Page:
What he was once primarily known for, and which I’m positive he’s very proud of, is Princeless. Starting back in 2012, the all-ages series has released six volumes and been nominated for two Eisner awards. What’s particularly notable is how he has in part been writing the book for his daughter, with the following interview answer explaining a lot about the title hero’s character design:

“My daughter is black and while I encourage her to look for role models of all colors, girls need to be able to see girls that are like themselves in media. They need it even more when it comes to seeing them portrayed with strength. And, unfortunately, I think that’s sort of a symptom of this exclusionary tendency in the self-professed nerd culture circles. I would love nothing more than to change that culture, but barring that, I’ll help create another one.”

With that in mind it should be of no surprise whatsoever that Whitley is very concerned about diversity and representation in media, and has made a concerted effort to include that in all of his books.

Now to get to the actual meat of this post, I began following him on tumblr not too long ago where he’s very active in engaging with his fans. It was a couple of weeks back that I came across the following exchange between Whitley and two such comic readers:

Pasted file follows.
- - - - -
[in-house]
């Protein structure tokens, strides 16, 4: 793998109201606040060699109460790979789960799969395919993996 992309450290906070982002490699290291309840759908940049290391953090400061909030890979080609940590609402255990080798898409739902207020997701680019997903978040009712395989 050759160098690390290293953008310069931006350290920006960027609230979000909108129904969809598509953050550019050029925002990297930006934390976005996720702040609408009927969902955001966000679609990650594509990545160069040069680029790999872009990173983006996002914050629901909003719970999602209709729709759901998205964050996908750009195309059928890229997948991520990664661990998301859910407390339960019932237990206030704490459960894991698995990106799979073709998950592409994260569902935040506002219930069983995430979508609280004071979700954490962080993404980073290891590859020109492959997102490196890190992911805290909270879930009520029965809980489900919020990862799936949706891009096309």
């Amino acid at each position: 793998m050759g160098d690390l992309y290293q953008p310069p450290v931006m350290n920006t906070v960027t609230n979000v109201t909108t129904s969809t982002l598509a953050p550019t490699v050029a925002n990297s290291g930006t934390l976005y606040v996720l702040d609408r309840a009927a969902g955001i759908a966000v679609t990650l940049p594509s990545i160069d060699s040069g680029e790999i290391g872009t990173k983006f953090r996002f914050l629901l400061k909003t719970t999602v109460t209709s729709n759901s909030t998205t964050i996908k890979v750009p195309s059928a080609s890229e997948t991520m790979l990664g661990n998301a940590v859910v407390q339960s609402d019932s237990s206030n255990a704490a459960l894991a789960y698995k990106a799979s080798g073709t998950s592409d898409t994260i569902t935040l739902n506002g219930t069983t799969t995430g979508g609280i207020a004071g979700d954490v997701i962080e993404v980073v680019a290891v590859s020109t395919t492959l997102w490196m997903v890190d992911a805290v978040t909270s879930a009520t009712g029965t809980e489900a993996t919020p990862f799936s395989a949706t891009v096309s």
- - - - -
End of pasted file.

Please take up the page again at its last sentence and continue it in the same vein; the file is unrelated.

Continue reading

“Marvel Doesn’t Care About LGBT People”

To start with, I hope that the reference in the title is apparent.

If not, let’s flashback to September 2005 and A Concert for Hurricane Relief. It was during this live star-studded benefit concert that Kanye West very famously said:

“George Bush doesn’t care about black people.”

The following week, on The Ellen Degeneres Show, West elaborated on the incident. Given the immense loss caused by Hurricane Katrina, he explained that “[it was] the least [he] could do to go up there and say something from [his] heart, to say something that’s real.” At the risk of misrepresenting him, my takeaway was that there’s something very pure and genuine about personal emotional reactions that makes them worth expressing. While the facts may reveal otherwise, their having elicited this response speaks for itself, in a way.

It’s a sentiment that many readers of Marvel comics may strongly agree with given the fallout of Guardians of the Galaxy #18, which hit stands this past Wednesday. Continue reading

The 2017 Women’s March: A Q&A Guide for Dummies

What rights have been taken away during Trump’s first 24 hours in office?